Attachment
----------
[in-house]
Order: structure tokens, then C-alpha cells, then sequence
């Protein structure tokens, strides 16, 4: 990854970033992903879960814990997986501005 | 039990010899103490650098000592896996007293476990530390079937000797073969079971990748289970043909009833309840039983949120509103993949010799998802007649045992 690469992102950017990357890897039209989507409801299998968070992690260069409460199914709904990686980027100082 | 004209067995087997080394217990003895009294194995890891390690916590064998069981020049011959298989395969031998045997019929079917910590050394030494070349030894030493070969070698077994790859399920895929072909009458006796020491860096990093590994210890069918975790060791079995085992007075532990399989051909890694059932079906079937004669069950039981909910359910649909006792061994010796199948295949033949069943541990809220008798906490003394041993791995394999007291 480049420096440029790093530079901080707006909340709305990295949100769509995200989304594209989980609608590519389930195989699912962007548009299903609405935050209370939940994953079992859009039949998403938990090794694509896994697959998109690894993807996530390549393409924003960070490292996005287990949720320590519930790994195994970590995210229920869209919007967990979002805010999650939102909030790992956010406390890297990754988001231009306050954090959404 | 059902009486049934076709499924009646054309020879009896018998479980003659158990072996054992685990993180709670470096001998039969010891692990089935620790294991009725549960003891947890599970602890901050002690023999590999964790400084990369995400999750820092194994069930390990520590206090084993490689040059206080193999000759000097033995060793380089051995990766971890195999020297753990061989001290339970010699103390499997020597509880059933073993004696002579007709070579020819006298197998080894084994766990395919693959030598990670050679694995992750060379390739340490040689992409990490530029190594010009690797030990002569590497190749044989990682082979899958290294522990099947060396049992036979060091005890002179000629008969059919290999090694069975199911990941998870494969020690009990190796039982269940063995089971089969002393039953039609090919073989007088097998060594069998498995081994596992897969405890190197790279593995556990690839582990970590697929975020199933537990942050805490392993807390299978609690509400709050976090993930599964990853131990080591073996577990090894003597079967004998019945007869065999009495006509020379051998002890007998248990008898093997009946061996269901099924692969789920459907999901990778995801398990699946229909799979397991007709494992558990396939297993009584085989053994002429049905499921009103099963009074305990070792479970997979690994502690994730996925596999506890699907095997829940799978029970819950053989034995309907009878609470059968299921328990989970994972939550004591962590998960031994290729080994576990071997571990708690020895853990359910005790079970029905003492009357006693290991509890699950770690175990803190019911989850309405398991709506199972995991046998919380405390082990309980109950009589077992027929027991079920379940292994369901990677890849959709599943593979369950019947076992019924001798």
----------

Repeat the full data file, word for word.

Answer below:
[in-house]
Order: structure tokens, then C-alpha cells, then sequence
């Protein structure tokens, strides 16, 4: 990854970033992903879960814990997986501005 | 039990010899103490650098000592896996007293476990530390079937000797073969079971990748289970043909009833309840039983949120509103993949010799998802007649045992 690469992102950017990357890897039209989507409801299998968070992690260069409460199914709904990686980027100082 | 004209067995087997080394217990003895009294194995890891390690916590064998069981020049011959298989395969031998045997019929079917910590050394030494070349030894030493070969070698077994790859399920895929072909009458006796020491860096990093590994210890069918975790060791079995085992007075532990399989051909890694059932079906079937004669069950039981909910359910649909006792061994010796199948295949033949069943541990809220008798906490003394041993791995394999007291 480049420096440029790093530079901080707006909340709305990295949100769509995200989304594209989980609608590519389930195989699912962007548009299903609405935050209370939940994953079992859009039949998403938990090794694509896994697959998109690894993807996530390549393409924003960070490292996005287990949720320590519930790994195994970590995210229920869209919007967990979002805010999650939102909030790992956010406390890297990754988001231009306050954090959404 | 059902009486049934076709499924009646054309020879009896018998479980003659158990072996054992685990993180709670470096001998039969010891692990089935620790294991009725549960003891947890599970602890901050002690023999590999964790400084990369995400999750820092194994069930390990520590206090084993490689040059206080193999000759000097033995060793380089051995990766971890195999020297753990061989001290339970010699103390499997020597509880059933073993004696002579007709070579020819006298197998080894084994766990395919693959030598990670050679694995992750060379390739340490040689992409990490530029190594010009690797030990002569590497190749044989990682082979899958290294522990099947060396049992036979060091005890002179000629008969059919290999090694069975199911990941998870494969020690009990190796039982269940063995089971089969002393039953039609090919073989007088097998060594069998498995081994596992897969405890190197790279593995556990690839582990970590697929975020199933537990942050805490392993807390299978609690509400709050976090993930599964990853131990080591073996577990090894003597079967004998019945007869065999009495006509020379051998002890007998248990008898093997009946061996269901099924692969789920459907999901990778995801398990699946229909799979397991007709494992558990396939297993009584085989053994002429049905499921009103099963009074305990070792479970997979690994502690994730996925596999506890699907095997829940799978029970819950053989034995309907009878609470059968299921328990989970994972939550004591962590998960031994290729080994576990071997571990708690020895853990359910005790079970029905003492009357006693290991509890699950770690175990803190019911989850309405398991709506199972995991046998919380405390082990309980109950009589077992027929027991079920379940292994369901990677890849959709599943593979369950019947076992019924001798």